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111

It's a line editor (meaning, you can't see all the text at a time. You query line numbers and it spits it back, but it came before vi, where you can use hjkl to navigate up and down the screen). How was it used? I find it hard to believe that people memorized their code well enough that they could remember what was going on in line 5 when working on line 20? ...


94

This is covered largely in the history section of Wikipedia’s entry on newlines. Basically there are two primary lineages of operating systems leading to modern-day desktop usage: Windows on the one hand, and Unix-like systems on the other. Windows descends from MS-DOS (because initially it was implemented on top of DOS), which itself inherits much of its ...


81

The short version is that X11 was the first widely-disseminated version, and it turned out to be good enough to remain as-is for thirty years. X is the X Window System, which at its core is a protocol; the number identifies the version of the protocol. X1 was released in 1984 inside MIT, and quickly evolved to X9 in 1985; an external port to RT/PC required ...


70

The message appears in sudo’s revision control (in its current guise) in June 1993, in the University of Colorado version of sudo, in a slightly shorter form: We trust you have received the usual lecture from the local Systems Administrator. It usually boils down to these two things: #1) Respect the privacy of others. #2) Think before you ...


66

The reason you can't keep a 20 line program in your head is because you don't have to any more. Same reason you probably don't know any phone numbers. But back in the day, we certainly did do this. I have written thousands of lines of code and text and documentation using line editors (not ed). At 110, 300, 1200 and 2400 baud. The 2400 baud terminals were ...


65

Primordial Unix on the PDP-7 was in many ways very different from what we know today. Directories existed but were very awkward to use; in practice most work was done in a single directory. Most importantly, paths did not yet exist. What was implemented early on though was a simple syntax for IO redirection on the commandline. Whereas on Multics one ...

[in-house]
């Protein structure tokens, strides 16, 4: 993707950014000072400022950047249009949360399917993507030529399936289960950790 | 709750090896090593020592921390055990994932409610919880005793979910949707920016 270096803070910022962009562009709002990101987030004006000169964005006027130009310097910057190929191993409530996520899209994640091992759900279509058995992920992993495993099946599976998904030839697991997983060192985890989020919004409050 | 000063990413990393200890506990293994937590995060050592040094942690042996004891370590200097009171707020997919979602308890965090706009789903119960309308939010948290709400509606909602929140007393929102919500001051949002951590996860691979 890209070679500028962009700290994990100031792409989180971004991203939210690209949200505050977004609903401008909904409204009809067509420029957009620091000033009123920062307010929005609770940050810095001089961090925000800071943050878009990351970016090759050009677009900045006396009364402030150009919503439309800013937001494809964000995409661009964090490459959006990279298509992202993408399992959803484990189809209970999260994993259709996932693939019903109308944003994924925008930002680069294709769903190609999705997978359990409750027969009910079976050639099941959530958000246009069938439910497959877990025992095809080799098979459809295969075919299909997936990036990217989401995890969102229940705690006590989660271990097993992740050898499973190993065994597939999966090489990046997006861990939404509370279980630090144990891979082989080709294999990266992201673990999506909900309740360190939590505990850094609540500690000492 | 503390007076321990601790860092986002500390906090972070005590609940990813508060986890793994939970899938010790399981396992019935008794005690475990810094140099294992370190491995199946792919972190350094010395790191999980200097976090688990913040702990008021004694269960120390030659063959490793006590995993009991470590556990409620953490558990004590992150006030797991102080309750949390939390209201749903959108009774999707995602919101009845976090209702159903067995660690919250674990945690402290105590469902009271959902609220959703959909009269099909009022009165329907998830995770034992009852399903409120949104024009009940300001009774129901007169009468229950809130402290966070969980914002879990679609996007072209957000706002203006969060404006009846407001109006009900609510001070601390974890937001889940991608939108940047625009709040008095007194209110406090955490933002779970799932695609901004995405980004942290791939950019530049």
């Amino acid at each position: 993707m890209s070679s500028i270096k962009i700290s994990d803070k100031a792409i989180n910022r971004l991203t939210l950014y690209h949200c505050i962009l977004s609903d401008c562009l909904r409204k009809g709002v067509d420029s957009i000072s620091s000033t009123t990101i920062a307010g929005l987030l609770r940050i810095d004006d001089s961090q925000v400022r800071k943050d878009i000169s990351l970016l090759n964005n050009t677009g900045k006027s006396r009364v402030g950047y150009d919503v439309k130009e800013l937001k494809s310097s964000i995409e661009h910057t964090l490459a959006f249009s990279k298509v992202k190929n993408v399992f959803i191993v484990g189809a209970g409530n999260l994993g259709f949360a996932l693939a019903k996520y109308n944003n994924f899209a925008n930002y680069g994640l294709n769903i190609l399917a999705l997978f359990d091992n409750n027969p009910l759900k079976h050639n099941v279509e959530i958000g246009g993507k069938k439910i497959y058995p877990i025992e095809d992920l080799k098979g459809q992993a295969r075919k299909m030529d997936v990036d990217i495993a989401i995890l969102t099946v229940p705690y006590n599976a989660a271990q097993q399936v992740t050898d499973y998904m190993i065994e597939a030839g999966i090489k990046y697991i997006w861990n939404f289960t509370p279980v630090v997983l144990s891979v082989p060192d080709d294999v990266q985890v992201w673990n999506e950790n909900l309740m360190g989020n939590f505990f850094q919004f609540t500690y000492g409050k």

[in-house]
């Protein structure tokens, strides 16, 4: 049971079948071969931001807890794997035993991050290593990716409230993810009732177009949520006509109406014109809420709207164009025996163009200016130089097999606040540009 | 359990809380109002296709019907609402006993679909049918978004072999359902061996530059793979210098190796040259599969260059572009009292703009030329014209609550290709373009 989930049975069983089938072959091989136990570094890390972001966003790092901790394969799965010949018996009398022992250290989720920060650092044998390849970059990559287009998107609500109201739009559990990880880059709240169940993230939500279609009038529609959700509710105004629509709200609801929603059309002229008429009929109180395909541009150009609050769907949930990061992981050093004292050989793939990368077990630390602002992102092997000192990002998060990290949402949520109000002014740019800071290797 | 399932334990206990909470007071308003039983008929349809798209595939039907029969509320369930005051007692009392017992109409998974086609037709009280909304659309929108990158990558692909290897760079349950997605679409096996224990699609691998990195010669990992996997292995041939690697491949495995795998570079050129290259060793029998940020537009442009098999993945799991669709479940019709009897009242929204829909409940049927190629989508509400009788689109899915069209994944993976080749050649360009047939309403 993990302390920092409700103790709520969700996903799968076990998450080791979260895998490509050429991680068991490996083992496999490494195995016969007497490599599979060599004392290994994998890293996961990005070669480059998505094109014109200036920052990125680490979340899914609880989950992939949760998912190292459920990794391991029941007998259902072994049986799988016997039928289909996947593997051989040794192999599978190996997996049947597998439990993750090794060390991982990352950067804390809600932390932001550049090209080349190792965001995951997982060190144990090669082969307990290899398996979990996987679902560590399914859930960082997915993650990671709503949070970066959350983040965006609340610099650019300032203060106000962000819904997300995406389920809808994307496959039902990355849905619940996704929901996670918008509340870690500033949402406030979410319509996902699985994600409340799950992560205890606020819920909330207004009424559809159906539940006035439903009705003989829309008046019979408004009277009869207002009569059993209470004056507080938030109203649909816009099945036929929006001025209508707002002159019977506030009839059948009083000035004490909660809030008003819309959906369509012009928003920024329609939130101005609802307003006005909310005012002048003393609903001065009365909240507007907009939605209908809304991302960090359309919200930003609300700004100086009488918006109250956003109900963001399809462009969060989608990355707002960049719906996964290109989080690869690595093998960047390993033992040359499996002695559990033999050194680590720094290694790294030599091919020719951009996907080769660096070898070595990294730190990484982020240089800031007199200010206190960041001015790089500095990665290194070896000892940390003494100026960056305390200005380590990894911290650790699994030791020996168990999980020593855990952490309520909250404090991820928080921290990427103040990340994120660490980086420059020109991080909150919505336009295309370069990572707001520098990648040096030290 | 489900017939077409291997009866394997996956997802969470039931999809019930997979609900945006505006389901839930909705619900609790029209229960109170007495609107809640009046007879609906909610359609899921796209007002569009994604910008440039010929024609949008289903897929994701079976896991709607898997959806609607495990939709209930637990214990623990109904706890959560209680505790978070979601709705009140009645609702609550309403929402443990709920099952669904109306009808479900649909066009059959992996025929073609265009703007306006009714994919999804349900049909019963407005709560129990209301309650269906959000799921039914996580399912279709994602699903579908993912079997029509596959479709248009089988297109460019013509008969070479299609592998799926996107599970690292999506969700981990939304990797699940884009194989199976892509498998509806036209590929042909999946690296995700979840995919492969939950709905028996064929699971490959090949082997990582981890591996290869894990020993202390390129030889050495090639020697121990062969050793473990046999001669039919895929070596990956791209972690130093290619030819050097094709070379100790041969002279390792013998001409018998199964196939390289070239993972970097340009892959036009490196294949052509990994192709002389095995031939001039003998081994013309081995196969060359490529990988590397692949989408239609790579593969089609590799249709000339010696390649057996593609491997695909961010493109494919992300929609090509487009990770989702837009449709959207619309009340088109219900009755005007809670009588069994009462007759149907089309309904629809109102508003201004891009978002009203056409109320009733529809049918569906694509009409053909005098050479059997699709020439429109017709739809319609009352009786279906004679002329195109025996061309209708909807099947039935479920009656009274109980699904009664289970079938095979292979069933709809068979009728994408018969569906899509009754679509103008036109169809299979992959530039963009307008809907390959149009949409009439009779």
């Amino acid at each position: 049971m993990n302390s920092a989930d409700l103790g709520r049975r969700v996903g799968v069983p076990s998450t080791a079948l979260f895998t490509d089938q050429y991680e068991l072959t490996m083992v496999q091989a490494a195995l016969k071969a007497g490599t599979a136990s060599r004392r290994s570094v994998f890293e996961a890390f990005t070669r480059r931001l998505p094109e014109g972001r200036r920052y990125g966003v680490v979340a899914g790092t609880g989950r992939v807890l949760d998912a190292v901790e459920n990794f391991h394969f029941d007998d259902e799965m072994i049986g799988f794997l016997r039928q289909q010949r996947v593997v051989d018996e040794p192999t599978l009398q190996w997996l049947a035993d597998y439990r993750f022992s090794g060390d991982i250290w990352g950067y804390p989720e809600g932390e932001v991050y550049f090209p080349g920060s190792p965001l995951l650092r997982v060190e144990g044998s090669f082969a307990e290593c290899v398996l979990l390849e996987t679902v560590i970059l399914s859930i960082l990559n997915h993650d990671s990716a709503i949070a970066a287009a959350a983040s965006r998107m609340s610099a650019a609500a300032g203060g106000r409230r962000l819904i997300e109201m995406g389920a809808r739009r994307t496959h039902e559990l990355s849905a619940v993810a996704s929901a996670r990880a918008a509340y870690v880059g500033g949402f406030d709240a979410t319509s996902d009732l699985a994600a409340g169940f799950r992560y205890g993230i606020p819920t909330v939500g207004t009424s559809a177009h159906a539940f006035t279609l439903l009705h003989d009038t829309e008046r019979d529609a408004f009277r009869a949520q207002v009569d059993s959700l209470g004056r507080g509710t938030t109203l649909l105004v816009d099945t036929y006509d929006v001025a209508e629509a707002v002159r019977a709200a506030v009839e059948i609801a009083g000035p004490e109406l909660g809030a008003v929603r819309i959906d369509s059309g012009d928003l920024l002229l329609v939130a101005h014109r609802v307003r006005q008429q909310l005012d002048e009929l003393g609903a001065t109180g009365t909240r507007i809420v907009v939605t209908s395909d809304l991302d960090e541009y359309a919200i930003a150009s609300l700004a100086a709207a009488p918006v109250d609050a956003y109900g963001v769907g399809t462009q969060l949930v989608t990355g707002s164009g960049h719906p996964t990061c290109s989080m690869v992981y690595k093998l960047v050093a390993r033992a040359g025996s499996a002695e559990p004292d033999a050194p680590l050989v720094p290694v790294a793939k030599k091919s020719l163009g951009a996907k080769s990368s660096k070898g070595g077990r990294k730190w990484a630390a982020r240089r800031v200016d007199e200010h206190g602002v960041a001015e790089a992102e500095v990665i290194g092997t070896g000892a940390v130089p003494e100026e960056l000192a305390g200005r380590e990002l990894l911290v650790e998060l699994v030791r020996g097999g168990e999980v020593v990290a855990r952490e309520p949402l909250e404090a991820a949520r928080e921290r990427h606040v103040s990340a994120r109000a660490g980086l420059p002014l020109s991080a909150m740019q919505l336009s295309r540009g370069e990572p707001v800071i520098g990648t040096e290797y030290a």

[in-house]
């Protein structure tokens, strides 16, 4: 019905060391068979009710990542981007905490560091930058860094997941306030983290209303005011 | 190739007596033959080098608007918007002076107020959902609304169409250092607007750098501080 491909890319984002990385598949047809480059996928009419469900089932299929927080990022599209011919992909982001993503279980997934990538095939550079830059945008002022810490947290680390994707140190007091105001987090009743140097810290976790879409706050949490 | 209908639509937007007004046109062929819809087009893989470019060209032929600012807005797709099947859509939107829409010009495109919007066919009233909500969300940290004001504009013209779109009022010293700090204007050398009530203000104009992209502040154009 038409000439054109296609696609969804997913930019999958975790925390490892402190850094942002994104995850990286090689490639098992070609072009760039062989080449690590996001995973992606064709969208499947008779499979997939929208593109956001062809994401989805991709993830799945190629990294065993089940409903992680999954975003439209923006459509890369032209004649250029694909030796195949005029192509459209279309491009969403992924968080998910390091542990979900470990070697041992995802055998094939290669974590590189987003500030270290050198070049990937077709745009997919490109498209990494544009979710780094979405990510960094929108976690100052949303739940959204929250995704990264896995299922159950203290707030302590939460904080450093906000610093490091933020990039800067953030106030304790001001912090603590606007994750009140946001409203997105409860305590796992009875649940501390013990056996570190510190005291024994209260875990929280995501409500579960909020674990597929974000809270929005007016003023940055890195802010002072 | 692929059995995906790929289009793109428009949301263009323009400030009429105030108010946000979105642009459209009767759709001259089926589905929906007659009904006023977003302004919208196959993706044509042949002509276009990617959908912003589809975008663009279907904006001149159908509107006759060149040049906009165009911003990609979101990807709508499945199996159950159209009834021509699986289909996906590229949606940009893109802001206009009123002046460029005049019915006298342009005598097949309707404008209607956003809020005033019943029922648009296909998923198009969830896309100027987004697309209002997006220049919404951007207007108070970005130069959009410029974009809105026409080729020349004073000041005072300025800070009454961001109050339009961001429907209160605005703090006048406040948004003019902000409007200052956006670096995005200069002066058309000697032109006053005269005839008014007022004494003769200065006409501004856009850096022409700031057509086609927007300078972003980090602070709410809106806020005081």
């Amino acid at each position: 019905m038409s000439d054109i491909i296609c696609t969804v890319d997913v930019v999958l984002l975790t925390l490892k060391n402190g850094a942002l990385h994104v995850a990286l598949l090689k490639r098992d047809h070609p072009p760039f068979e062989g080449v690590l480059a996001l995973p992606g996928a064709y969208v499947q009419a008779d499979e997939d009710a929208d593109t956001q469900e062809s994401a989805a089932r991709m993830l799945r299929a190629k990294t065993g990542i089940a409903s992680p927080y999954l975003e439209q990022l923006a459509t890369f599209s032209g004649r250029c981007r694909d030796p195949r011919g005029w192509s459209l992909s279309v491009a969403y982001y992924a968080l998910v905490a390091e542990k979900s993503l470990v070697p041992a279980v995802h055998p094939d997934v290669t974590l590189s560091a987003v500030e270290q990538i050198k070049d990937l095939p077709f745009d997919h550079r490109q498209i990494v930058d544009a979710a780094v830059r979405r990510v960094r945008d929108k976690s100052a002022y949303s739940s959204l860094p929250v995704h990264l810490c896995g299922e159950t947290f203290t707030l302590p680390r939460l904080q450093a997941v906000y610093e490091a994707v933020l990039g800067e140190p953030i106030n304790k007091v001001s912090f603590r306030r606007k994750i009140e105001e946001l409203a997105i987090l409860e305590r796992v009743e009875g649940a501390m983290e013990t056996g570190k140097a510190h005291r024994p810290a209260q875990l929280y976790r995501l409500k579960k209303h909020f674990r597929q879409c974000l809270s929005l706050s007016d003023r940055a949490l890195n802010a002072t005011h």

61

The message was This program posts news to thousands of machines throughout the entire civilized world. Your message will cost the net hundreds if not thousands of dollars to send everywhere. Please be sure you know what you are doing. This message isn’t inherent to Usenet, it’s output by certain clients. It originated in rn, Larry Wall’s news ...


55

The I/O model on "Cutler systems" -- RSX-11M, VAX/VMS, Windows NT -- is an asynchronous packet-driven I/O model, rather than the fundamentally synchronous I/O model of Unix. At its core, you fire off an I/O request, and get a notification of when it's complete. Meanwhile, execution continues. Of course, it's trivial for the system to provide synchronous I/...


38

I’m not sure about specific events, but I think the main reason Base64 “won” is that it’s one of the binary encodings supported by MIME, and MIME took over. So perhaps the question then becomes two-fold: Why did MIME pick Base64 over UUencode? Possibly because Base64 is actually more resistant than UUencode: it only uses alphanumeric characters plus two ...


36

Having used ed years ago on a printing terminal (such as a teletype or a DECwriter), I think the reason for having no prompt was that on pressing RETURN after one command, you didn't have to wait for a prompt to be printed before starting to type the next command. Similar considerations made it better for ed to have ? as the only error message: you would ...


33

Going from “AT&T made phone switches” to the idea that Unix was intended to drive phone switches is quite a leap. The creators of Unix described its creation and development in some detail, e.g. in The Evolution of the Unix Time-sharing System: What we wanted to preserve was not just a good environment in which to do programming, but a system around ...


31

The team working on Unix at the time considered the PDP-7 to be obsolete, and had no interest in making Unix into a finished system to run on it; they only used it originally because the machine was available to them and they had little other use for it. Plus, Bell had little interest in developing operating systems per se, and only financed development of ...


31

From this list of Multics features, almost all are recognizable in modern UNIX-style systems in one form or another. Looking for distinctions between is two is made difficult due to the longevity of UNIX and the proliferation of its children. For me, the most interesting distinction between Multics and UNIX (and most operating systems to follow) was Multics'...


30

Before the advent of interactive terminals (and version control programs), most programmers were used to keeping their source code on 80-column punched cards. On the first mainframe that I worked on (a Honeywell system), work-flow was typically as follows: Initial source code would be entered on 80-column coding pads, and these would be transferred to ...


30

In 1986 (and for a few years after that still), /dev wasn’t handled by a special file system. It was generally a directory on the root file system, and its contents were largely static: a series of device nodes, created by mknod. Many systems had some way of creating the “standard” nodes, for example a Makefile in V7 or MAKEDEV. Each device node has a type, ...